Marcus Semien’s Two Errors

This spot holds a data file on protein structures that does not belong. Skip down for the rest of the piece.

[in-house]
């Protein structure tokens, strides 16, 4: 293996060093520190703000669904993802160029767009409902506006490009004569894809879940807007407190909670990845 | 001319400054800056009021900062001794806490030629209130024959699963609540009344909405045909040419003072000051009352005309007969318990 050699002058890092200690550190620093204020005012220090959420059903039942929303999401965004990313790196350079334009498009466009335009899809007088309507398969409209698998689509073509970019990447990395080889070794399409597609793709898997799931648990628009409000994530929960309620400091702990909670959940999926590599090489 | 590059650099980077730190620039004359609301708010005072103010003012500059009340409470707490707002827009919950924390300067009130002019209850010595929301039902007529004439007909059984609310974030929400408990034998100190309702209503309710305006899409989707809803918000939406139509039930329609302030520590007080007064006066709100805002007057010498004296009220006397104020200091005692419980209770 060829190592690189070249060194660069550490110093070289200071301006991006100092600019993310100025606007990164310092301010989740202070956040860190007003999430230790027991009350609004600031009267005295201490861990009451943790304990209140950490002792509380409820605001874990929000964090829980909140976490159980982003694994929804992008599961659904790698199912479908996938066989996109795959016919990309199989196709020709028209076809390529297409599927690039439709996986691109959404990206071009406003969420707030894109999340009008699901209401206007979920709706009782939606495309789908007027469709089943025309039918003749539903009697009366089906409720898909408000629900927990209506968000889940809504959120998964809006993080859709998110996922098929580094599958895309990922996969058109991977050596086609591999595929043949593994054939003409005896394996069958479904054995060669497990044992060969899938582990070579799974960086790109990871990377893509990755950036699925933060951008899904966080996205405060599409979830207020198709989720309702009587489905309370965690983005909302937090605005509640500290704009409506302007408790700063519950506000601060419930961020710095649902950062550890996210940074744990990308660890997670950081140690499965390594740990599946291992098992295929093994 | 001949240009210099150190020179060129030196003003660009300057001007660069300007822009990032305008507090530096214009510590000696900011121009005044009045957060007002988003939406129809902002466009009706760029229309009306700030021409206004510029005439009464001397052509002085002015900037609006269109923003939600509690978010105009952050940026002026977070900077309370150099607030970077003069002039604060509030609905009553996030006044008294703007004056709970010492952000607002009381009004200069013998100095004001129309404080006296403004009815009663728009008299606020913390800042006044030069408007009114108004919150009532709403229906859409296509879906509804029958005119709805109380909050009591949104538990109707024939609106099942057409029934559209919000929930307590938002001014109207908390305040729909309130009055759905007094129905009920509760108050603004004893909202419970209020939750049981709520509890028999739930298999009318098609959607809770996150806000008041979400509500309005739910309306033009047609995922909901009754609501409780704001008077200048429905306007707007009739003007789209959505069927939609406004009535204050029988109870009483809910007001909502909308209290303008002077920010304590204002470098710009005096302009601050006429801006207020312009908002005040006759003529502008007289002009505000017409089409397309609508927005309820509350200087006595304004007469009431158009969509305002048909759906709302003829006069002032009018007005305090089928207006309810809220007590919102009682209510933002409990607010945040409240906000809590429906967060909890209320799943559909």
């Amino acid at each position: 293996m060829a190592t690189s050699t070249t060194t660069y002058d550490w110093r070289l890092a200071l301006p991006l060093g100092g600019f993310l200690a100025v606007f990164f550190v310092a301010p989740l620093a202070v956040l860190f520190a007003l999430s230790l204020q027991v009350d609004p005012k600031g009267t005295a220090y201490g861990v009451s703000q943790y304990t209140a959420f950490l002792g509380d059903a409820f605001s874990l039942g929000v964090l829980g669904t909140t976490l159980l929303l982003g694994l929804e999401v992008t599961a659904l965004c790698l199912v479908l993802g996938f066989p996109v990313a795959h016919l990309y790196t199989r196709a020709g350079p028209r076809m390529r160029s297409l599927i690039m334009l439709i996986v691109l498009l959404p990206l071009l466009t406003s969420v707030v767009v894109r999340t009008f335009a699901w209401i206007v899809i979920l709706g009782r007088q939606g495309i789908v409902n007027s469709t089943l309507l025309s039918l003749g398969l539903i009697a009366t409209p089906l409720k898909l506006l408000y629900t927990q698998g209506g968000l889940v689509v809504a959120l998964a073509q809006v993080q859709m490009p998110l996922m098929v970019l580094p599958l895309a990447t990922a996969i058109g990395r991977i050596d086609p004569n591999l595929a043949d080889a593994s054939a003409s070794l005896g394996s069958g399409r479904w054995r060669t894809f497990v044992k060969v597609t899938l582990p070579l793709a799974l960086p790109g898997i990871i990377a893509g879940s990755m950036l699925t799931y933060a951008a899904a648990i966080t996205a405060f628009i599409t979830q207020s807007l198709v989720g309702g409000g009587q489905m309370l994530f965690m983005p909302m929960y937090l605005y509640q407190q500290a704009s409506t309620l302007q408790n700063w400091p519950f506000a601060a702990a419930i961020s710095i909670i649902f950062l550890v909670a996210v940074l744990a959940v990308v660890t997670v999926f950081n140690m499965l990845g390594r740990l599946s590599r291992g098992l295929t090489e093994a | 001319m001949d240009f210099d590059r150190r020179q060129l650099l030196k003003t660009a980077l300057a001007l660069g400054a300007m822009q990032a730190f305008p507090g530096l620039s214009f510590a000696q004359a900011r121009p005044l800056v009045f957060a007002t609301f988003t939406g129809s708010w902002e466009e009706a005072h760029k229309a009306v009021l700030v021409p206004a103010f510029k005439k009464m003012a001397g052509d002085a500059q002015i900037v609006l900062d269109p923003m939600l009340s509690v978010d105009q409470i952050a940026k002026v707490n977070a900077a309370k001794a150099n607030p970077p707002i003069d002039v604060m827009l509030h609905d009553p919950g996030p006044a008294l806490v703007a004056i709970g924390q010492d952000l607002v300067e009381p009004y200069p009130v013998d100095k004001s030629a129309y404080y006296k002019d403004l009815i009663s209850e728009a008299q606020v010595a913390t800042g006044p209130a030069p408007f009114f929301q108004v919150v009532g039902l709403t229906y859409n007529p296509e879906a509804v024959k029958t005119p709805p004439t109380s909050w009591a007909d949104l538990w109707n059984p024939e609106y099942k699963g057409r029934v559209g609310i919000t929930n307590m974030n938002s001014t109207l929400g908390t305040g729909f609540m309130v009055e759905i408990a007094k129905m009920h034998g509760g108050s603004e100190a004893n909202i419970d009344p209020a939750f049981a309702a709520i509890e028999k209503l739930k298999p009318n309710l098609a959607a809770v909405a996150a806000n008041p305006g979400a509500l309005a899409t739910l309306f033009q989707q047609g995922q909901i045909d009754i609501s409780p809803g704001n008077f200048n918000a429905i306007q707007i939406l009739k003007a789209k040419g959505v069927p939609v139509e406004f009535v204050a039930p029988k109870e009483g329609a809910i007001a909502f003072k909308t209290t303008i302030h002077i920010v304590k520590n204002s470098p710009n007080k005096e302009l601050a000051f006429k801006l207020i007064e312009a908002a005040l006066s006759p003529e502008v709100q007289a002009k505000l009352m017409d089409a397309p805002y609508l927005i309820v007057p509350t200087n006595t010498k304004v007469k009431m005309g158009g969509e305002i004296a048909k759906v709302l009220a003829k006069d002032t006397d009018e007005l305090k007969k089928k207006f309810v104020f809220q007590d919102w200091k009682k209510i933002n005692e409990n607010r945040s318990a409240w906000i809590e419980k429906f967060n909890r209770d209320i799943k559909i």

I watched CBS Sunday Morning and heard a lot about David Letterman’s last days with his television show. I went over to the coffee shop, and then I walked to the BART station to go to the Coliseum. I got to the season ticket holders line and stood around listening to the radio until the gate opened. I was glad to get my mustache socks. There were plenty of families out gathered for Little League Day, and I wondered how the socks were distributed. I went to my seat and wished that the ushers would have cleared out those bratty kids seeking autographs and baseballs. On Friday night, a microphone caught a saxophone player hitting a wrong note during the national anthem. This time, another of those kids sang it. We heard John Fogerty’s “Centerfield” as the A’s took the field to start the game. Scott Kazmir got off to a rough start for the A’s, giving up a double to the game’s first batter, and then making a throwing error on a sacrifice bunt, putting runners on first and third with no outs. After a non-scoring ground out, Kazmir walked the bases loaded. He then fielded a grounded ball and threw home to get the force out, but then Stephen Vogt made a bad throw to first base for the second error of the inning, allowing a run to score. Kazmir did get another ground out to end the inning with the score only 1-0. In the bottom of the inning the A’s got two singles and two walks but didn’t score because Semien grounded into a double play. Kazmir got into some trouble by allowing a single and a double in the second inning, but he got out of it. The A’s did nothing in the bottom of the inning. Kazmir did have a clean third inning, but so did the White Sox pitcher. Before the fourth inning, we saw one young fan solve a math problem for a prize. The question was how old Stomper was if he was born in 1997. We heard the Jackson Five’s “ABC.” Kazmir allowed only a two-out walk in the fourth inning. In the bottom of the inning, Coco Crisp walked with one out, and with two outs, Max Muncy hit his first major league home run to give the A’s a 2-1 lead. Unfortunately, disaster awaited Kazmir in the top of the fifth inning. It started with an error by Semien, although it wasn’t an easy play. After a single, Kazmir got a force out, but then he allowed a single for a run. Next was another single, although it looked more like an error, with Eric Sogard dropping the ball. Kazmir was teetering, but Bob Melvin kept him in there, knowing how poor the A’s relief pitching is. With the bases loaded, Kazmir walked in a run, and then he gave up a single for two more runs. That was it for Kazmir, and Bob Melvin brought in Dan Otero, who got a double play to end the inning, although the score was now 5-2. The A’s managed to answer with a run of their own in the bottom of the inning. Billy Burns singled for the third time in the game, and he stole second base. He came in to score on a single and a ground out, with Billy Butler picking up the RBI. Otero had a clean sixth inning, but the A’s did nothing in the bottom of the inning. In the Big Head race, Rollie Fingers defeated Dennis Eckersley, with Rickey Henderson finishing third. Eckersley fell on his face at the finish. Ray Fosse said that Normal Head Rickey was beside himself at the result of the race. Otero had a good seventh inning, allowing just a two-out single, although Lawrie had a chance to throw out the runner. The seventh inning stretch featured Ray Charles’ song “Shake a Tail Feather” from “The Blues Brothers,” and I thought to myself that I missed seeing the lyrics to “Take Me Out to the Ball Game” on the scoreboard during the seventh inning stretch. The A’s got only a two-out single from Semien in the bottom of the inning. Dan Otero got two outs in the top of the eighth inning, but another Semien error extended the inning and made Bob Melvin go to Fernando Abad. This time Abad got a quick out with a ground ball. Butler, Vogt, and Crisp did nothing in the bottom of the inning, so things were looking bad with the A’s behind in the score at 5-3 with only three outs left. Tyler Clippard pitched the top of the ninth inning and got the first man out with a ball hit out to right field. He gave up a single to the next batter, but then got a strikeout. However, Clippard then gave up a home run to put the White Sox ahead, 7-3, making the game seem like it was out of reach. Clippard struck out the next batter, although it was too late. The A’s had the bottom of the order coming up in the bottom of the ninth inning. Lawrie struck out. Muncy grounded out to the pitcher. Sogard grounded out to shortstop to end the game. It was a terrible homestand with the A’s going 1-5 in the six games. This game began at 1:07 and ended at 4:03. Attendance was 33,195. The Little Leaguers didn’t get a lesson on how to play good baseball. Some of the other songs we heard during the afternoon were “Shining Star,” “Blitzkrieg Bop,” “Dazz,” “Walk Like an Egyptian,” “I Got You,” and “La Macarena.” I went home to have my lunch and listen to Robert Hilburn’s Rock ‘n’ Roll Times program on KCSN. He played records by John Lennon, John Fogerty, and John Prine. My favorite songs were “Mother,” “Centerfield,” and “Hello in There.” I watched the first half hour of the Columbo episode “The Bye-Bye Sky High IQ Murder Case.” In preparation for the new Mad Max movie, I watched “The Road Warrior” again. I loved the days before CGI. The quote I’ll always remember: “You, you’re out there with the garbage.” Seeing the movie in high definition was a definite improvement over DVD, because the faces were clearer and sharper. The photography looked more impressive. Some of the people who died on May 18 include Gustav Mahler (1911), Arthur O’Connell (1981), William Saroyan (1981), Jill Ireland (1990), and Elizabeth Montgomery (1995). Today is a birthday for Tina Fey (45) and Reggie Jackson (69). According to the Brandon Brooks Rewind radio segment for May 18, “Beyond the Poseidon Adventure,” starring Michael Caine and Sally Field, was released in 1979. In 1988, Daws Butler, who was the voice of the cartoon characters Yogi Bear, Quick Draw McGraw, Snagglepuss, and Huckleberry Hound, died of a heart attack at age 71. In 2001, “Shrek” was released.